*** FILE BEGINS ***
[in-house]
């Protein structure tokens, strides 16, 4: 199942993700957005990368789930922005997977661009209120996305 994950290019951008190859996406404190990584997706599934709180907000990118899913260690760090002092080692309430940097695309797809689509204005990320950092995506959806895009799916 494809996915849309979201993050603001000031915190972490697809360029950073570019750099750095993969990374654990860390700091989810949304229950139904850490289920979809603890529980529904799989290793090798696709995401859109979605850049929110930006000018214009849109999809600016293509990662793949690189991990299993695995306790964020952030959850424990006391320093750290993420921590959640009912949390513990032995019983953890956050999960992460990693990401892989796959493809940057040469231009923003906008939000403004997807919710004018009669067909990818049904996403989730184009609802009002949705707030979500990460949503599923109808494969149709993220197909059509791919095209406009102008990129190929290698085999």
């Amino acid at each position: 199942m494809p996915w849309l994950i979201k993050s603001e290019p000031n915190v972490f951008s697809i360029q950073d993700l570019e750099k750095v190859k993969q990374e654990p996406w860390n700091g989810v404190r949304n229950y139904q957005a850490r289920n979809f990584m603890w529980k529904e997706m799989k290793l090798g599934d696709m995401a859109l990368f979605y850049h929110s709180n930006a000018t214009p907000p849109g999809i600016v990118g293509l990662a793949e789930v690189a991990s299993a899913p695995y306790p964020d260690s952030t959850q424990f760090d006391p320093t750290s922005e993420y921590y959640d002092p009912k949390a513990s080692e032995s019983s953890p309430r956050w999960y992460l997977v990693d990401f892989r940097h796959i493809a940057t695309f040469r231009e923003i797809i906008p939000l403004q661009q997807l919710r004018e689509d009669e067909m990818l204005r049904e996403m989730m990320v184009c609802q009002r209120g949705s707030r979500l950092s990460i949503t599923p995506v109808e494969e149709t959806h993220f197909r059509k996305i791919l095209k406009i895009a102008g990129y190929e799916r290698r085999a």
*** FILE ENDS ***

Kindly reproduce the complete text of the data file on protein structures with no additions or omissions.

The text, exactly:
[in-house]
């Protein structure tokens, strides 16, 4: 199942993700957005990368789930922005997977661009209120996305 994950290019951008190859996406404190990584997706599934709180907000990118899913260690760090002092080692309430940097695309797809689509204005990320950092995506959806895009799916 494809996915849309979201993050603001000031915190972490697809360029950073570019750099750095993969990374654990860390700091989810949304229950139904850490289920979809603890529980529904799989290793090798696709995401859109979605850049929110930006000018214009849109999809600016293509990662793949690189991990299993695995306790964020952030959850424990006391320093750290993420921590959640009912949390513990032995019983953890956050999960992460990693990401892989796959493809940057040469231009923003906008939000403004997807919710004018009669067909990818049904996403989730184009609802009002949705707030979500990460949503599923109808494969149709993220197909059509791919095209406009102008990129190929290698085999």
């Amino acid at each position: 199942m494809p996915w849309l994950i979201k993050s603001e290019p000031n915190v972490f951008s697809i360029q950073d993700l570019e750099k750095v190859k993969q990374e654990p996406w860390n700091g989810v404190r949304n229950y139904q957005a850490r289920n979809f990584m603890w529980k529904e997706m799989k290793l090798g599934d696709m995401a859109l990368f979605y850049h929110s709180n930006a000018t214009p907000p849109g999809i600016v990118g293509l990662a793949e789930v690189a991990s299993a899913p695995y306790p964020d260690s952030t959850q424990f760090d006391p320093t750290s922005e993420y921590y959640d002092p009912k949390a513990s080692e032995s019983s953890p309430r956050w999960y992460l997977v990693d990401f892989r940097h796959i493809a940057t695309f040469r231009e923003i797809i906008p939000l403004q661009q997807l919710r004018e689509d009669e067909m990818l204005r049904e996403m989730m990320v184009c609802q009002r209120g949705s707030r979500l950092s990460i949503t599923p995506v109808e494969e149709t959806h993220f197909r059509k996305i791919l095209k406009i895009a102008g990129y190929e799916r290698r085999a």